Although the secondary cell walls, for example in wood, are rich of cellulose microfibrils, isolation of the structures without damaging the fibrils itself is very difficult. Also, the needed fibrillation process is complicated, expensive, and often a chemical pre-treatment is needed prior to fibrillation. Plant tissues made of primary cell walls, however, form an alternative source for the separation of the microfibrils. Cells with primary walls are common for example in all fruit and vegetable species. These plants are mainly composed of parenchyma cells, i.e. ground tissue that generally constitutes the "filler" tissue in soft parts of plants. They have thin but flexible primary cell walls and the secondary cell wall is usually absent. The parenchyma tissue has a variety of functions, for example, to store starch in tubers, such as potato and cassava or storage of sucrose in sugar beet and sugar cane pith. In addition to the loose deposition of the microfibrils in the primary walls, the other polysaccharides present in the cell wall have a more charged nature.

In certain plant species, primary and secondary cell wall structures co-exist. For example, in various grasses the plant structure is composed of rigid outer shell made of macroscopic cellulose fibers with a thick secondary cell wall and a soft internal core, a pith tissue, made of predominantly parenchyma cells with a thin primary wall. The core part often contains also a small fraction of cellulose fibers.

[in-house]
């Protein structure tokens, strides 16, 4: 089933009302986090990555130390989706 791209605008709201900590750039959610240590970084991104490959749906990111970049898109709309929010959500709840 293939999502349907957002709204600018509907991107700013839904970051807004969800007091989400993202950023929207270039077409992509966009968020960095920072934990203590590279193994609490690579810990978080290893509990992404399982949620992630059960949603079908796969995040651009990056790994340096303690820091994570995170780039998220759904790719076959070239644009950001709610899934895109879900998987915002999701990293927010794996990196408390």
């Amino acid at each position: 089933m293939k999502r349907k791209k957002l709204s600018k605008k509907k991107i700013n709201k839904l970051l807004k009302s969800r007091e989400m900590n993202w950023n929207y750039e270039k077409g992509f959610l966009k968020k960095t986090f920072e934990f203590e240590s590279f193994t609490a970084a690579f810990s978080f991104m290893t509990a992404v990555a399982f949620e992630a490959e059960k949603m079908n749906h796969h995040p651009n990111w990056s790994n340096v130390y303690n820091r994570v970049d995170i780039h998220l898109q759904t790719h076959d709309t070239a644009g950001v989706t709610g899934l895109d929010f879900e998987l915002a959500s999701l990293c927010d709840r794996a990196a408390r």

SUMMARY

According to a first aspect is provided a method for producing parenchymal cell cellulose comprising:

1 . Treating parenchymal cellulose raw material with an alkali

2. Recovering a first solid extract

3. Optionally washing the recovered first solid extract with a solvent and recovering a second solid extract;

wherein the solids content of the first recovered solid extract and/or the recovered second solid extract comprising parenchymal cell cellulose is at least 8 wt-%, preferably 8-30 wt-% most preferably 8-15 wt-%.

The method makes it possible to process raw material having high solids content.

Further, the method improves energy efficiency of cellulose extraction and decreases water consumption and chemical consumption, alkali in particular.